Traditional training, also known as classroom training, comes with different challenges while facilitating. These include participant engagement, high/low interaction by participants, effective knowledge transfer, and, most importantly, achieving an exciting learning experience. The COVID-19 pandemic made it clear that work could go on despite a lockdown, which included classroom training.
The incidence of virtual, i.e., online training/ learning events, has increased over the past six (6) months and necessitated the question, “How do I facilitate a successful virtual class?”.
No one wants to facilitate a ‘Silent Class’ having to ask, ‘can anyone hear me?’ repeatedly or frantically checking your internet connection to see if your network provider has not disappointed again.
Below are a few guidelines on how to achieve an engaging learning session:
1. Clean Camera Lens
The first step is making an excellent first “visual appearance” during introductions. Most people do not usually consider this as an essential factor, but a clear video goes a long way in giving you a receptive welcome in your class. Remember the saying about first impressions? Well, it also works virtually as it does physically.
2. Pick a Co-Facilitator
The co-facilitator should be selected from amongst the learners (look out for the one who is quick to speak at the commencement). This person will serve as a connector to the remainder of the class. He or she will help in giving feedback regarding the audio quality or screen slide sharing.
The person can also function as a trigger for class interactions; once you talk with your co-facilitator, everyone else will want to contribute or participate!
3. Create discussions out of participants contributions
You should acknowledge feedback, contributions, comments, and opinions in class and, if possible, a few minutes spent to deliberate on them. Do not only recognise with just a ‘Thank you’ as others may perceive this as a quick way of shutting down the comment or contribution. Not everyone has the confidence to share their thoughts in a public gathering. Therefore, we must respect and appreciate the effort, no matter how silly it may sound. Throw it open for deliberation and if others do not agree, at least have a healthy debate and end with a good laugh. This act encourages others.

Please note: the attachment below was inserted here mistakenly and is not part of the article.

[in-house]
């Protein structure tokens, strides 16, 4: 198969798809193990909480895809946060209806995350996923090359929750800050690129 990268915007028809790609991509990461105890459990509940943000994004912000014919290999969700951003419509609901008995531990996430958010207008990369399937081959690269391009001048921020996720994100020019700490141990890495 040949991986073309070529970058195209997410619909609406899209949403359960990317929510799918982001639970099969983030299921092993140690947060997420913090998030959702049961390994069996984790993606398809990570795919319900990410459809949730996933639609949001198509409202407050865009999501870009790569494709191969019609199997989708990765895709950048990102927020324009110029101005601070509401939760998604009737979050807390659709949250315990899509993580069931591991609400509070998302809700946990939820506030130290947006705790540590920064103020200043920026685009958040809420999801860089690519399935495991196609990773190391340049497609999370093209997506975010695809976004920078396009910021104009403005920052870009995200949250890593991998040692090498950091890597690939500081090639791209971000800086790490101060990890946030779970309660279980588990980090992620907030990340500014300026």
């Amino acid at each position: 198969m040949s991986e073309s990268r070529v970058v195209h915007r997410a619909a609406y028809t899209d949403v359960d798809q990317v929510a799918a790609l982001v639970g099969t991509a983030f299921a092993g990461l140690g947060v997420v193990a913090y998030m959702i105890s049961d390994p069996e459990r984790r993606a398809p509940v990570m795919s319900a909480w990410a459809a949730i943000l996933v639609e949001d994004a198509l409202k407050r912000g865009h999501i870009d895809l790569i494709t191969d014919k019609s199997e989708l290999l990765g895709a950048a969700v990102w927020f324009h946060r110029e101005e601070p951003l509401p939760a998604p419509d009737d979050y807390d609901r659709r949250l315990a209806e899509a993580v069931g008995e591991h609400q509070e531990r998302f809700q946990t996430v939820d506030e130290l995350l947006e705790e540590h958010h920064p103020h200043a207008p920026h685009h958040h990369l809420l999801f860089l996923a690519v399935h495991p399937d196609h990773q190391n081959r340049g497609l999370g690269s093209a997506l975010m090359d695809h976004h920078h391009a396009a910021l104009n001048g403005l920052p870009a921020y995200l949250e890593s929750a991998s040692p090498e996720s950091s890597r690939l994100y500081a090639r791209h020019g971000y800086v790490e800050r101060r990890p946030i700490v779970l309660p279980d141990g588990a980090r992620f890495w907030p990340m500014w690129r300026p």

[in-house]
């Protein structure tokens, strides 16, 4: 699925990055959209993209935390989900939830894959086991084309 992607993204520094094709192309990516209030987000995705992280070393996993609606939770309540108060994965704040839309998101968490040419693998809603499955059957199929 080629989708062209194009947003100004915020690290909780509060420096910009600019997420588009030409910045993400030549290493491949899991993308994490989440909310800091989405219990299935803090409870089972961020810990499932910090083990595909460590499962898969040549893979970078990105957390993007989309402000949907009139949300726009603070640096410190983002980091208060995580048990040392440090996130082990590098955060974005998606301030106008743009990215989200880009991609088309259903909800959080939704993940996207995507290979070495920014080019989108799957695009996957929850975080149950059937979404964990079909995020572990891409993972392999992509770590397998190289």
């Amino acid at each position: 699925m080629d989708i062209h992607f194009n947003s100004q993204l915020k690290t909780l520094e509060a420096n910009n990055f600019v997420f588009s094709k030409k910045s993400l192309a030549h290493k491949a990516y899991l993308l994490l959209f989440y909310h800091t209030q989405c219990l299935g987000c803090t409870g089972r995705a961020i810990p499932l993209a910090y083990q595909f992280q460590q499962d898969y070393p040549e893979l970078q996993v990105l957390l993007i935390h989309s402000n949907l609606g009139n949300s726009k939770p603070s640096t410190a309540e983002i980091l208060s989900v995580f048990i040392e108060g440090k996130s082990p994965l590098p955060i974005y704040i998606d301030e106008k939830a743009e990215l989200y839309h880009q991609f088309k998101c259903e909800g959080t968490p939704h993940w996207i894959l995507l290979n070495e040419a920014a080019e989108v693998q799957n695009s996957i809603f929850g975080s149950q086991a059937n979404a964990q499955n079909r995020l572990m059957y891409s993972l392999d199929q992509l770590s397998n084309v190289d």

4. Virtual Room Functionalities
There are different virtual rooms used to host training. The commonly used ones are Microsoft Teams and Zoom. Each of these applications has its various functionalities, which help in interactivity and orderliness during the sessions.
An example is the ‘raise the hand function’ found in Teams. Instead of having everyone unmuting their mics to speak at once, sensitise the participants to raise their hands before speaking. This gives you room to moderate the meeting.
There is nothing more disengaging than a facilitator who runs through the slides without pausing to survey the class’ engagement level by way of asking questions or seeking feedback/ understanding. Pause intermittently to ask the co-facilitator if he/she can still see your slides and hear you. Make sure to check if there are any questions or contributions to what has been discussed and encourage everyone to use the chatroom to post comments, questions, etc. This helps to make the session interactive.
6. Sharing Experience using Scenarios
Creating learning around personalised scenarios goes a long way in ensuring understanding and retention. Connect your learning point to personal experiences and use it to drive home the point. The participants may not remember all of the learning points immediately after the class, but they will never forget the lessons shared using scenarios.
7. Fun Class Activities
A common proverb says, ‘All work and no play makes Jack a dull boy.’ Learning does not have to be all serious, strict, and work. Introducing activities that stir up funny contributions, healthy arguments, and engagements amidst laughter create a memorable learning experience. These fun class activities can be administered to the whole class or split into groups.
8. Backup Network
This is one of the most important of all and speaks to the popular Boys Scout motto, i.e., ‘Be Prepared.’ Imbibe the same level of preparation you would have if going to take an important exam, by having extra stationaries. If the primary network becomes erratic, you can quickly switch to another, apologise for the glitch, and carry on with the class.
Learning is a process; as you make deliberate efforts to improve participants’ learning experience, you evolve into a better facilitator too!
Chimdinma Kalu Okereke